I don't really approach the characters that differently in m/m, f/f, or m/f porn. Which characters I identify with in a story depends more on whose point of view the story is written from than it does on the genders of the characters involved. Then again, my vantage point is a little peculiar: I identify as both male and female depending on whim and context, so the fact that I identify equally well with both male and female characters comes as no surprise.

Wed, Jun. 10th, 2009 05:04 pm (UTC)

A lot of the character qualities you're talking about (quite reasonably) are, I think, organizable under the banner of "likability." I would guess that the qualities that you list are mostly similar to stuff you look for in friends. Are they also qualities you tend to find sexy, if I may ask?

Wed, Jun. 10th, 2009 05:12 pm (UTC)

Yes, you may ask.

I'm not entirely sure of the answer, though. What I find sexy is a lot more context-dependent than what draws me to a character in terms of enjoying their part in a story and/or identifying with them. All those qualities are things that I can find sexy under the right circumstances, but I'd hesitate to generalize that I usually do.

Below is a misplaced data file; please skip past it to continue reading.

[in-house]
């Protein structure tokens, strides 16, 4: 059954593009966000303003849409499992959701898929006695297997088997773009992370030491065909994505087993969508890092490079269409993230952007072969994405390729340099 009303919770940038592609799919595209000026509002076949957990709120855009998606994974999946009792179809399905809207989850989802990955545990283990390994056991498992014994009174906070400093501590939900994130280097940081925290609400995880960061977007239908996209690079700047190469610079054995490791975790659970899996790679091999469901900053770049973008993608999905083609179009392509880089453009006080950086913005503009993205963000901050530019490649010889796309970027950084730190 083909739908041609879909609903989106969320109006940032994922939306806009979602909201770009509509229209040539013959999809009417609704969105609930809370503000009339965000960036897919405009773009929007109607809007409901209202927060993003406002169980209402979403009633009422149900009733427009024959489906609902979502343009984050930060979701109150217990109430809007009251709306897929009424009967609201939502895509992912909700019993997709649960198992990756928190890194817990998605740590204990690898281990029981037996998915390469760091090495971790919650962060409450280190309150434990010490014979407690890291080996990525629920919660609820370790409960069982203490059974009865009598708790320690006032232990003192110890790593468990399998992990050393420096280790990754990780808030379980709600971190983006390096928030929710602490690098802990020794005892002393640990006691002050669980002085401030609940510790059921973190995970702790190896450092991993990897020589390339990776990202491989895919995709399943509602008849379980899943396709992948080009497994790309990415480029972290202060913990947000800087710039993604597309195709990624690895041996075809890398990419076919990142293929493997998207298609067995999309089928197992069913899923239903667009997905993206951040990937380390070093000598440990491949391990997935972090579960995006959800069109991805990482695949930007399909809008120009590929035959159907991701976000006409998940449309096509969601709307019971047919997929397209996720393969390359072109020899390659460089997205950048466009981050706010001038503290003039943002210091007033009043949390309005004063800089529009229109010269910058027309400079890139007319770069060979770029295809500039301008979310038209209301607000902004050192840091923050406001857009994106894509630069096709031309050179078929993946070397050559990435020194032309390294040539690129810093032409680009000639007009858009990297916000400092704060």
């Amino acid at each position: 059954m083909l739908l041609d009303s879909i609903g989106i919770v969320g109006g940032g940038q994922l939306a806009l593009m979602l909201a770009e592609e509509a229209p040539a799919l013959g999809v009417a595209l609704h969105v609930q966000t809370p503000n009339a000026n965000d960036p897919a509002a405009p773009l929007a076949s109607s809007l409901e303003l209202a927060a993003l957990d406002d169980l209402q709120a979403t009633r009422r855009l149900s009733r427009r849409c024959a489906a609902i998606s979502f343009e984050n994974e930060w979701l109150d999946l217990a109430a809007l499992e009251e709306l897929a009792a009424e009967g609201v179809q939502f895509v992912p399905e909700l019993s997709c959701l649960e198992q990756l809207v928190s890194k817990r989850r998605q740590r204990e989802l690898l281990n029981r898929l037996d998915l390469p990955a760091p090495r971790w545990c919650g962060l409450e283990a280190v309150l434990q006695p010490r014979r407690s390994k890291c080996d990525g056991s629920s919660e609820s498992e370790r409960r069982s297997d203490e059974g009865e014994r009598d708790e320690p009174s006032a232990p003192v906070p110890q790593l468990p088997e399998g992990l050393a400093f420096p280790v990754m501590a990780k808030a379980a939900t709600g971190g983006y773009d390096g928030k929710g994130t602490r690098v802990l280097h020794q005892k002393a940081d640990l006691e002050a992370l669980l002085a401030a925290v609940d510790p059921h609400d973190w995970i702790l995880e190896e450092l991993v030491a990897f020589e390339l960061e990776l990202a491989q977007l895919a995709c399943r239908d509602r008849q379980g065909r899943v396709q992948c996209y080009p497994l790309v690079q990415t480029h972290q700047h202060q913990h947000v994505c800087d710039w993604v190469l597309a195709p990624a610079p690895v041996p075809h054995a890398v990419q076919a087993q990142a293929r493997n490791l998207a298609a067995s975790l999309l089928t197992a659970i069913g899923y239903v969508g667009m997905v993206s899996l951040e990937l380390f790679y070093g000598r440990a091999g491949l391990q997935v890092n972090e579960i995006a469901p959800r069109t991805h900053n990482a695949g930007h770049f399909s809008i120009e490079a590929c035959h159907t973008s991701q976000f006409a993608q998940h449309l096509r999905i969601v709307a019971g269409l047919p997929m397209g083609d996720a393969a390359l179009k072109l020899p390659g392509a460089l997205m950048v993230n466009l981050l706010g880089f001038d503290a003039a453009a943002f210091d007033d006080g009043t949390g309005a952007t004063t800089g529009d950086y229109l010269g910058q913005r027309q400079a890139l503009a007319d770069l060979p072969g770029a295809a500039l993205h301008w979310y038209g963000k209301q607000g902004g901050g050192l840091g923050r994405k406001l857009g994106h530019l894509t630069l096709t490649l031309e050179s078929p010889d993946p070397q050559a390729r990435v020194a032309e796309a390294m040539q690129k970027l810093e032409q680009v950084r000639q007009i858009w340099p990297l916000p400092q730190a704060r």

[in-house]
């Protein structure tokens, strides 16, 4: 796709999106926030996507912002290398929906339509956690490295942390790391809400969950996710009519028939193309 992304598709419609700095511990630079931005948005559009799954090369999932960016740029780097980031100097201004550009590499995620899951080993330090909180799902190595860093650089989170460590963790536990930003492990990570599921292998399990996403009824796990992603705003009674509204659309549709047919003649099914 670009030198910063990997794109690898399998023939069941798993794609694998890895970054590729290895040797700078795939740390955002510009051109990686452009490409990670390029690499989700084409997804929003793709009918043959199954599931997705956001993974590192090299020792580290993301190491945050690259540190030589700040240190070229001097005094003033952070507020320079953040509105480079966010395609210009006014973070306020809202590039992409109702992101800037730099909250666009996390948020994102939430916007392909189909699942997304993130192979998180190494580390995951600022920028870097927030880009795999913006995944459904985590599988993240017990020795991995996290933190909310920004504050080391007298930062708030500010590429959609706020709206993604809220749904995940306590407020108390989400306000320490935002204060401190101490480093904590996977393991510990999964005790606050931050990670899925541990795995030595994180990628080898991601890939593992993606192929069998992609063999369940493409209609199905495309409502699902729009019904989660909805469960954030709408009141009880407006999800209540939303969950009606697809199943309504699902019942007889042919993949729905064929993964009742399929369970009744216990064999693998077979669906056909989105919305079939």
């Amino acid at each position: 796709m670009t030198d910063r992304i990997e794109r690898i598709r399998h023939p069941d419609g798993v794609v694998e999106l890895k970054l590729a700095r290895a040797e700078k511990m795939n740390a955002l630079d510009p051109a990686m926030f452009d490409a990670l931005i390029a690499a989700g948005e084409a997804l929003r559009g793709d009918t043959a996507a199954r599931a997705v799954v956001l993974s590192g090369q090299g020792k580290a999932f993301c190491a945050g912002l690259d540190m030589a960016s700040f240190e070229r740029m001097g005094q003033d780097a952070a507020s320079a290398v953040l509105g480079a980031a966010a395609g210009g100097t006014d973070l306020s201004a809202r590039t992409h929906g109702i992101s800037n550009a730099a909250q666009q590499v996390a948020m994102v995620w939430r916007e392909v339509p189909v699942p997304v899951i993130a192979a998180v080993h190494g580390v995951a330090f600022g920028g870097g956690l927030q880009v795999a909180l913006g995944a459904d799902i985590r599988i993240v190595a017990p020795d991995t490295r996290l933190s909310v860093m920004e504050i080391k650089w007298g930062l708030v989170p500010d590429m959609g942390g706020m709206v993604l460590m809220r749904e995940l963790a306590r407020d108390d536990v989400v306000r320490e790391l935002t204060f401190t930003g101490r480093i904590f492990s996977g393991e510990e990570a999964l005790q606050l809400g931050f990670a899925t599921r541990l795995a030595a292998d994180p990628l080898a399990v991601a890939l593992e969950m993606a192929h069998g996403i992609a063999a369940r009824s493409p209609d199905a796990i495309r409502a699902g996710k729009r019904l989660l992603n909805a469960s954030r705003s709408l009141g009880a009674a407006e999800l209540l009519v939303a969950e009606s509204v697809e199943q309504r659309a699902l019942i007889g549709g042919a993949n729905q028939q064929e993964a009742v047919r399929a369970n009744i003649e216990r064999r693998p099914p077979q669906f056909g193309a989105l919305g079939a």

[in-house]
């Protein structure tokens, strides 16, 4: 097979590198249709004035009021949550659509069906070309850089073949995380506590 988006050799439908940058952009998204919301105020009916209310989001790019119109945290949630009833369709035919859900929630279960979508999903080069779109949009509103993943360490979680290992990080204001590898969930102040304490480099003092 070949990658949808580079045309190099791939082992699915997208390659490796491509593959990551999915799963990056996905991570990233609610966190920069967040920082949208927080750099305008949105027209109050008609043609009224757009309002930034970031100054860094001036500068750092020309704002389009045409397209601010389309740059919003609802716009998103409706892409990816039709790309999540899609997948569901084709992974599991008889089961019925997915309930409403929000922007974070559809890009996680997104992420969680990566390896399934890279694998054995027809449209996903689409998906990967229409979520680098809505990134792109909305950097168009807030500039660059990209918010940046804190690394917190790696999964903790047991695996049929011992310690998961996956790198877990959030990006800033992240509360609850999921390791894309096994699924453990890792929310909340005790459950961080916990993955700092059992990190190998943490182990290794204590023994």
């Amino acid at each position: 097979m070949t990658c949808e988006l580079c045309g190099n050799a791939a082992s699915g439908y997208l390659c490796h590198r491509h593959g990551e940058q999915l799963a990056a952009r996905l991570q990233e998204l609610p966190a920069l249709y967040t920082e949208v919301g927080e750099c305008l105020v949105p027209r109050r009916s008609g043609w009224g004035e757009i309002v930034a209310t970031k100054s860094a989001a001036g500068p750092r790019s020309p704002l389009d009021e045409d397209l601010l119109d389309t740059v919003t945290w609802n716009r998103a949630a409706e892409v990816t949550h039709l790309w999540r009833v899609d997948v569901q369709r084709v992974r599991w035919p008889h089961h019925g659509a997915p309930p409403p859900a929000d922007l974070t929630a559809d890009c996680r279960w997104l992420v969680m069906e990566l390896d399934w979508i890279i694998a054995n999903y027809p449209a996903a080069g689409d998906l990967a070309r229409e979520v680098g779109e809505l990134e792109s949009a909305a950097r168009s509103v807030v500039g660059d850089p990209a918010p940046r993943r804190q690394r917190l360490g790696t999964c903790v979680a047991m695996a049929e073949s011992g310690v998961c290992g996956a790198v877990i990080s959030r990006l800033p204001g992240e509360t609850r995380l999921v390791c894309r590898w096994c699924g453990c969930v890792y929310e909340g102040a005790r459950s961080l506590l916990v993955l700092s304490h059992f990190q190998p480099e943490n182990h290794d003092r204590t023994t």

Wed, Jun. 10th, 2009 08:50 pm (UTC)

Realism as such isn't important to me. I like fantasy (high fantasy, urban fantasy, magical realism, interstitial fiction, "weird-boiled," experimental, surrealism), plus I like humor, which is often pretty highly exaggerated and unrealistic. I don't expect everyday realism in porn (even unlikely acrobatics may not throw me out of a story) and actually get kind of irritated when people complain about it not being realistic. Why should it be? There's another genre for realistic sex: it's called "sex manuals."